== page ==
Mari Howells, center, and her daughters, Sofia & Elizabeth Viebranz.
Mari Howells, of Millcreek, has run the ERC Mother’s Day run with her two daughters, Sofia and Elizabeth Viebranz, for the last four years, staring when Elizabeth was just 9 years old.
“The 1st one in 2010 was so miserable–cold and very windy,” Mari said. “Luckily, my husband had gloves in his car for our 9-year old, Elizabeth. It was her first race, and she was very pretty cold and unhappy. It took her 55 minutes.”
Mari says their times have improved since that first race and Elizabeth was not deterred by that first miserable run.
“She insists we run the Mother’s Day Race every year, as a tradition,” Mari said.
I did a little Q&A with Mari in hopes of inspiring other mother runners to get their brood out there this Sunday morning:
Family: Husband, Gary Viebranz; Daughters, Sofia Viebranz, 14, and Elizabeth Viebranz, 12.
Do your daughters normally run? Do you?
We are “situational” runners. If we have a race coming up, we try to run so we don’t make complete fools of ourselves. I also go to the Y every week with my mom, and I run the track there. She’s 88. I’m trying to get her to walk a race with me, but she won’t. Sofia was on the cross country team at J.S. Wilson for 3 years, and Elizabeth was on the team this past fall.
Honestly, if I didn’t have kids, I wouldn’t run at all. The only reason I do run is because Sofia joined the cross country team in 6th grade and she insisted that we run the Turkey Trot together in 2009. I was over 40, and I had never run anywhere in my life. Needless to say, I was extremely sore the whole weekend, but we kept up with a few races every year, starting with the Mother’s Day run, and we dragged Elizabeth along that year.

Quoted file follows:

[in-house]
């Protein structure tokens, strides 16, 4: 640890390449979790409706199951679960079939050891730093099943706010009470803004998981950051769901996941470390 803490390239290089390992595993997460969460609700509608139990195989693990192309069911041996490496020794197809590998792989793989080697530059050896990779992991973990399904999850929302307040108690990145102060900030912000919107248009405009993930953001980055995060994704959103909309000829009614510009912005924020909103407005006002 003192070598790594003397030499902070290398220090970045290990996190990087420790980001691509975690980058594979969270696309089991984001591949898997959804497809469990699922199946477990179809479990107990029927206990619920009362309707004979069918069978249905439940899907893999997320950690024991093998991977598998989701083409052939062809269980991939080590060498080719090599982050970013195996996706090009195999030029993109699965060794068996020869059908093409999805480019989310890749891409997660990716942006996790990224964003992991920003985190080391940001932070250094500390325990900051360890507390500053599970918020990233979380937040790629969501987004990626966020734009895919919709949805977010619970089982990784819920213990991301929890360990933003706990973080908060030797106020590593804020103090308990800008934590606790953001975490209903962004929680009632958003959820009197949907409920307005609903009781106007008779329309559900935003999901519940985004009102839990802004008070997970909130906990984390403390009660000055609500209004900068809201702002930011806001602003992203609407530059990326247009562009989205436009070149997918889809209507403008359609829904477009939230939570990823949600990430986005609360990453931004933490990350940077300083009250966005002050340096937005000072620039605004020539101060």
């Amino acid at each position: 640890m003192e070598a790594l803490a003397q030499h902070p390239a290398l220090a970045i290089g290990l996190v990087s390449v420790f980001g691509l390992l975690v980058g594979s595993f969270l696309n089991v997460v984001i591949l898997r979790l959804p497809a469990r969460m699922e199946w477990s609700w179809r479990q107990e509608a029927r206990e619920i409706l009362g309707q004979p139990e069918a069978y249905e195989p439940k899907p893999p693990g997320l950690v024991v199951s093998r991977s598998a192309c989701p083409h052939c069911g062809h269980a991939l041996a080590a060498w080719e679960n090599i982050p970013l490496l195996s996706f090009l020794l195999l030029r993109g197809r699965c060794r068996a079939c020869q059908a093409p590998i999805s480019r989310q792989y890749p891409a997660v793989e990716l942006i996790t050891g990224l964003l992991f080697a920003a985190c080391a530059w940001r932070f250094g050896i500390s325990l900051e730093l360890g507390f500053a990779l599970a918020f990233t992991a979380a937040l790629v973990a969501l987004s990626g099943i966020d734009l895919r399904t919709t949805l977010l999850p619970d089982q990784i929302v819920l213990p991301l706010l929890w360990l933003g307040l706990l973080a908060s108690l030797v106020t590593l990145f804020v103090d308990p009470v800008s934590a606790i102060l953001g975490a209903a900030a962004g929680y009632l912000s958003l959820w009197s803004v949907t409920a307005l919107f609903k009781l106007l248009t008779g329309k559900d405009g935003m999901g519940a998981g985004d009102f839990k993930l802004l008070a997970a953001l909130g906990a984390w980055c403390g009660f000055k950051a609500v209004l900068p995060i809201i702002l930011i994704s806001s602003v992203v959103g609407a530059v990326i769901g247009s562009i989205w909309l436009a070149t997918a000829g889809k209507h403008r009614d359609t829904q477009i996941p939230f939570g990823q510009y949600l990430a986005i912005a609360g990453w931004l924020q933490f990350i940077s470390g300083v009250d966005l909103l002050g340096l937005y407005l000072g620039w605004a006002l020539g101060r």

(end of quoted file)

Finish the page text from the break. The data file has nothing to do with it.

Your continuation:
Do you run the race or walk…..or do you kinda do both (run/walk)?
I slowly run the whole race, although there’s usually a voice in my head telling me to walk at around the 2-mile mark.
Who likes to do this the most…you or the girls?
I think I like it most. I enjoy being around the variety of runners, and the happy camaraderie that you see during a race.
What do you enjoy about the ERC’s Mother’s Day race?
I love the fact that we have a healthy, fun, inexpensive Mother’s Day tradition. It’s a great excuse to get out and get moving. Since we live in Erie, I can’t say that the weather is nice every year, but the odds of good weather are in our favor. People are always in a good mood at the race, and the happiness is infectious.
What do the girls enjoy most about it?
They both told me they like the finish most of all. I think they gave chocolate at the finish one year, so that was especially popular with the girls.
Most memorable moment at any of the ERC Mother’s Day races you’ve done?
The first one in 2010 was memorable for the weather. As I recall, it was miserable—cold, windy and rainy.
The past two Mother’s Day runs, my brother and his family have come from Cleveland to run. It’s always more fun when there’s a group running and cheering you at the finish. They give me a hard time because I’m slower than my brother and his kids—my nephew Aidan finished 3rd overall last year!
Why should other moms & kids do this race?
Even though getting up early and running at Presque Isle doesn’t sound like fun to many of us, it’s actually a good time. Plus, if you go to a restaurant later, you can justify dessert because you ran or walked a 5K.
What do you do after the race? What’s your Mother’s Day tradition in your family?
We go to Panera’s after every race.
Best parenting advice you ever received…and from whom?
When I was pregnant with my first child, the Lamaze teacher said something to the class that’s stuck with me—“Whatever age my kids are, that’s my favorite age.” I find that to be true for me. I can look back fondly at the baby years and the elementary school years, but right now, with my kids being 12 and 14, is my favorite age for my kids.